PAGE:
An examination of what motivates hateful behavior and how to challenge it with positive and empathic attitudes and intercourse.
CNN commentator Kohn admits that her reputation for “being nice” has never been tested as much as during these days of anger, resentment, and Donald Trump–instigated abhorrence and bias. In questioning whether it’s actually possible for society to overcome hate, the author makes a compelling argument that though we may have become hate-prone, it’s never too late to reroute the course. She presents examples beginning with the ways and means of an aggressive band of internet trolls: complete strangers who “berate and belittle me on a daily basis” via her Twitter page. Though initiating purposeful contact with her nastiest detractors was initially futile, she humanized each of them and, in turn, condensed the root cause of their meanness as their essentialization of her as an opinionated, lesbian New Yorker. Kohn also places blame on social media platforms like Twitter, which affords trolls an expansive playing field from which to hate. In probing further, she consults with social scientists and experts on hate movements and travels across the globe to profile an ex–white supremacist and a former Middle Eastern terrorist to uncover how they’ve transformed their perceptions. The author then contrasts them with those who believe that acrimony based on differences is simply “human nature.” She also explores systemic bias fostered by faith institutions, media outlets, corporations, and politics. Quite movingly, Kohn owns her own incidents of hate by recalling (and atoning for) a cruel bullying incident in grade school. Finally, she presents a variety of universally applicable counteractions to hate—e.g., approaching dissenters with “emotional correctness” or communicating with mutual respect and compassion. The author’s passionate appeal for empathy provides a proactive springboard for readers who find themselves unable to comprehend the xenophobia and lack of civility in others.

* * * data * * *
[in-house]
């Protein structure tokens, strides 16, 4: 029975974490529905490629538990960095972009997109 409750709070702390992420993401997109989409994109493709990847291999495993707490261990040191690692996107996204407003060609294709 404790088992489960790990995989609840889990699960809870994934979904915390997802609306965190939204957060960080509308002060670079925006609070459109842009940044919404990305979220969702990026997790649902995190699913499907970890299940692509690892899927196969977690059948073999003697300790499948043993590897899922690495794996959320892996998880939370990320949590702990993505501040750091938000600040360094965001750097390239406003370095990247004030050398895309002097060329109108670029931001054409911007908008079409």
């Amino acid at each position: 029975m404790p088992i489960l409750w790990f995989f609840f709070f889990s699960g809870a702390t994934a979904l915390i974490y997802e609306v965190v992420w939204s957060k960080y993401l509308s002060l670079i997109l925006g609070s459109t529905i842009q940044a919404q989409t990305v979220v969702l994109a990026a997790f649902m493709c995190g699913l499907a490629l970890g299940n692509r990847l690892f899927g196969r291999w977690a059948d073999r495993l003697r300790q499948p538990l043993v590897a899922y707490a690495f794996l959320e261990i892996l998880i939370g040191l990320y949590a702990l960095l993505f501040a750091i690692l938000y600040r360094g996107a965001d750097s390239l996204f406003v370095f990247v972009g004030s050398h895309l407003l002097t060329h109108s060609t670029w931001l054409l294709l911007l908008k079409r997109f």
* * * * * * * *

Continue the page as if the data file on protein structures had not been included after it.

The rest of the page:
An uplifting and inspiring plea to promote peace, kindness, and humanitarianism in the face of hate.